I am a big fat liar. Really, I am. Yesterday, I re-read the “About the Ex-Pats” page of the blog and I laughed out loud and thought, “what a crock of shit.” The honest-to-God-truth is that I didn’t love anything about this country during our first visit here, which ironically was two years ago to the day. The landscape was brown and dry. Mosquitoes feasted on my ankles. Chirping geckos kept me awake thru the night. The heat was so unbearable that we stayed indoors between 10 am and 3 pm. When we were eventually lured outdoors, it took us a minimum of 2 hours (but usually closer to 4 hours) to get anywhere thanks to pot-hole laden roads and ox-cart traffic jams. And of course…everyone spoke Spanish. There was no way I would be able to learn a foreign language AND make new friends.
While I am no Phileas Fogg, I am no stranger to travel either. From a young age, my parents ingrained in me a spirit for travel and an appreciation of culture. When my sister dropped her backpack halfway down Copper Canyon in the middle of The Sierra Madres, my mother turned to us with a smile and cheerily called, “Now isn’t this an adventure!” She continued to use this phrase throughout our travels including the train ride when a ninety-five year-old goat farmer offered to purchase my sister in exchange for cheese and when said sister fell out of our river raft in class 4 rapids. Hmm – perhaps we should have considered additional travel insurance for my sister? In any case, my family now lovingly uses this “momism” to refer to some of our more challenging of travel experiences as exactly that – experiences.
So why did I detest this trip so much? A little sweat never bothered me before. Well, for one thing, I had a toothache of colossal proportions the day we touched down in Managua which resulted in a root canal on day three of our “get-away.” The pain was so unbearable that I found it hard to see beauty in anything other than a Vicodin prescription. In addition, halfway into our trip, I learned that a dear friend and mentor had passed away after a long battle with cancer. I wanted to be anywhere but in Nicaragua.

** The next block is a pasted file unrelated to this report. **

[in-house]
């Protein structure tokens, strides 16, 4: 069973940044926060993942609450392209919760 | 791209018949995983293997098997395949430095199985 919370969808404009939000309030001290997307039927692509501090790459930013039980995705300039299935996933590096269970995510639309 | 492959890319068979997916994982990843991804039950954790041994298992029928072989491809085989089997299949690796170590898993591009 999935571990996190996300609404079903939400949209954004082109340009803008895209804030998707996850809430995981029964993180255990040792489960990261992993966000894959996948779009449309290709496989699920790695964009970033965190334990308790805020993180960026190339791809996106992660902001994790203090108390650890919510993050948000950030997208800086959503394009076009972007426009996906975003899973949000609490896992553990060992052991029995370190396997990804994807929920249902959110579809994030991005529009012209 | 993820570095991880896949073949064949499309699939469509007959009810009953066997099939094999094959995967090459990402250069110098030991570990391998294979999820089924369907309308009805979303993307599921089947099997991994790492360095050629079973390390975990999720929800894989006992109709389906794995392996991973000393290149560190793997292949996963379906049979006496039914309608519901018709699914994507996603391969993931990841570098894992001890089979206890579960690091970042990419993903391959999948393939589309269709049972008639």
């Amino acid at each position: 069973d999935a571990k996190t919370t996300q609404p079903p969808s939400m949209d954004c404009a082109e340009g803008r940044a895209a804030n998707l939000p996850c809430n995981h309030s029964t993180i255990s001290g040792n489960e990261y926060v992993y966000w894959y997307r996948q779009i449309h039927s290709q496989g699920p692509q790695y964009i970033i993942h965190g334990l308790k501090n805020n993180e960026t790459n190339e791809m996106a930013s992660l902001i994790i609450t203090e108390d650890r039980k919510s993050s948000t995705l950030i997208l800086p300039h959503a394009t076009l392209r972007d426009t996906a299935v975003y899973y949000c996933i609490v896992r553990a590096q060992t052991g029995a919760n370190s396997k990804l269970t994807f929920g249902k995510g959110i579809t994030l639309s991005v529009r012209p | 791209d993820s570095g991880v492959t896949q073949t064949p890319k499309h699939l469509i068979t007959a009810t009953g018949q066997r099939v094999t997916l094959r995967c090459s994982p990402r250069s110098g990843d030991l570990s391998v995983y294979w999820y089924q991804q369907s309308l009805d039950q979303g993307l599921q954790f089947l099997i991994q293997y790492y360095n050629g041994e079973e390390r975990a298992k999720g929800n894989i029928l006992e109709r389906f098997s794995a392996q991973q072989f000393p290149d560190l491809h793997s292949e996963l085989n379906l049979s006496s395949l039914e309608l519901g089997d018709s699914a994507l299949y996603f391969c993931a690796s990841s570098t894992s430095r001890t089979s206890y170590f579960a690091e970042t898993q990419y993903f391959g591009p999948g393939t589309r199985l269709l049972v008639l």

But less obvious at the time was that this wasn’t a vacation, this was an evaluation. And every negative encounter was another opportunity to add a check under the “stay in Boston” column. Because the truth was that as intrigued as I was by the prospect of living abroad for the first time in my life, I was also scared shitless.
Incredibly, Justin and I just celebrated our one-year Nicaraguan anniversary a little over a month ago. So how did this come to pass? Well, the visit here handed us a huge dose of reality, which was exactly what we needed in order to determine if we could realistically live here. We learned that we could get quality health care (cheaper and better!), we could get home for emergencies if necessary, and we could make friends that would prove to be not only great resources, but a second family.
I guess the most notable thing here is how quickly I forgot the negative. Or how I began to see it as beautiful. As the pain of the toothache melted away, the dry season transformed into a lush, verdant landscape, each day offering a sunset more stunning than the last. Though the drive to Managua still feels long, I now spend it gazing out the window upon the grazing cows and the billowing volcanoes. I have come to appreciate the dichotomy of Mac trucks and ox carts sharing the same highway and I can’t fall asleep without the chirp of the geckos, my beloved friends, who keep the mosquitoes at bay.
And now with the economy tanking, I could not be more grateful to my husband for encouraging this adventure. Though we have not fully escaped the economic fall-out, we are certainly enjoying a more relaxed and comfortable lifestyle here in San Juan. Am I wearing rose-colored glasses? No. But I certainly like that I get to wear sunglasses everyday.